I decided to go volunteer. Again, no idea how I would get there, where I was going to stay, what I would do there – I just decided to go. I flew out the next day and again stayed with a friend of a friend of a friend. It was some random woman but, you know, there we were!


Her name was Alison, and she was running an organization called the Dirty Girls of Lesvos. When refugees arrived on the island, the UN tends to hand out blankets, jackets, or clothing, which then almost immediately get discarded and left on the beaches because they’re wet and dirty. It’s basically single-use clothing. Of course, there are other priorities, like getting the refugees off the beach and to a safe place, but it means there’s a lot of waste in that process. There are a lot of blankets and clothing that could very easily be re-used but aren’t. And same goes with the life jackets. It’s a lot of waste for items that are essential to people.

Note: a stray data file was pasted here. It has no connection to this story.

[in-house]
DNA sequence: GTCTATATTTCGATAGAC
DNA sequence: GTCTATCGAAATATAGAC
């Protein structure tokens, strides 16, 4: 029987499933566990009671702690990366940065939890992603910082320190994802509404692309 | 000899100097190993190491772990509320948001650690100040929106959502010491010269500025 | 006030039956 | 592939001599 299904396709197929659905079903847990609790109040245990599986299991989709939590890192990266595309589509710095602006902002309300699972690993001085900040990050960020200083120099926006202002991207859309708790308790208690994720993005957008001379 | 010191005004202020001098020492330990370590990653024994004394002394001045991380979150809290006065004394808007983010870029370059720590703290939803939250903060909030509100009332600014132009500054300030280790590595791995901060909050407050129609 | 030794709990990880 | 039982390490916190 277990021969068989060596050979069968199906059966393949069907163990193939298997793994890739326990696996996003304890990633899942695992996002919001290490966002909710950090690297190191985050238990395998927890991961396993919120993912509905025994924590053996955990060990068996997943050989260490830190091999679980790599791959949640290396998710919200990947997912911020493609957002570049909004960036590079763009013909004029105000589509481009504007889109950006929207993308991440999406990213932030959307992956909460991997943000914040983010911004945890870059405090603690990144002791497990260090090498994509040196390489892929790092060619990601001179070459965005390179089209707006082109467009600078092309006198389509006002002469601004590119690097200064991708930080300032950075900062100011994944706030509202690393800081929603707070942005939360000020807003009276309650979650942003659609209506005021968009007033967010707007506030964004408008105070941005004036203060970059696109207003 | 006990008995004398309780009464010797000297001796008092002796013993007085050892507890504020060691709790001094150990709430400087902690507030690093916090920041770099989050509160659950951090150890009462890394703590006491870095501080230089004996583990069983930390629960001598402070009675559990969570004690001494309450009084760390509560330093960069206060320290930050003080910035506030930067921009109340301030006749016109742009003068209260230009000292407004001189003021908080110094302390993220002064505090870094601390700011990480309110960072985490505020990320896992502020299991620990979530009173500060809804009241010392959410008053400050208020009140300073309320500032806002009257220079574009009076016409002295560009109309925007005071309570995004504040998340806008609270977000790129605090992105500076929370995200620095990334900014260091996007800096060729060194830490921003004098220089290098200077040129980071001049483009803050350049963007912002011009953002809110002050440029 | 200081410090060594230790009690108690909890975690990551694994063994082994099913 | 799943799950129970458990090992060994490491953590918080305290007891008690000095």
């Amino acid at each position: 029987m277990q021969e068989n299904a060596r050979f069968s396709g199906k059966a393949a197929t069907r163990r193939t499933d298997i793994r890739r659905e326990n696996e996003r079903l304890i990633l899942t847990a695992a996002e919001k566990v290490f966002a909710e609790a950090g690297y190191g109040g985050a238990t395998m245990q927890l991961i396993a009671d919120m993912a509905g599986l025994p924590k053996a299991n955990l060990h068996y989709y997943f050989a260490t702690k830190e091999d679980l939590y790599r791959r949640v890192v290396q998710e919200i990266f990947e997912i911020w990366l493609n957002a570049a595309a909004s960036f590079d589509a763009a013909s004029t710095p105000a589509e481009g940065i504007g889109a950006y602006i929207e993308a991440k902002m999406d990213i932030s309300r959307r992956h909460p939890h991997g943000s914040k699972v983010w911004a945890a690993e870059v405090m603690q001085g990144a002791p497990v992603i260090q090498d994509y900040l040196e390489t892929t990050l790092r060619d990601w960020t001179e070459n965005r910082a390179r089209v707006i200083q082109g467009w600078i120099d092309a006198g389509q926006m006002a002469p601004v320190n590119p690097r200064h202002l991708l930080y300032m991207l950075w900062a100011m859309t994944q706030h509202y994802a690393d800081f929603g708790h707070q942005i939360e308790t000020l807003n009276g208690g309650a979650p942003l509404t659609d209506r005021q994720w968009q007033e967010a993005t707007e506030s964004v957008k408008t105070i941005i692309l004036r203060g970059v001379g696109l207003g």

Alison’s organization, Dirty Girls, collects these things, launders them in industrial laundromats, and repurposes them. It sounds like a really simple, straightforward organization, but it was really impactful. It was also something I had never thought about at that time. Of course, we should be washing this stuff. It makes perfect sense. Why hasn’t this been happening before?

So I stayed with Alison when I first got to Lesvos. I wound up in a warehouse (to this day I could not tell you how I got there) and told some people I wanted to volunteer. I asked if they had a place I could stay, and they said, “Yeah, we’ve got one extra bed upstairs. You’re in luck.” Thank god.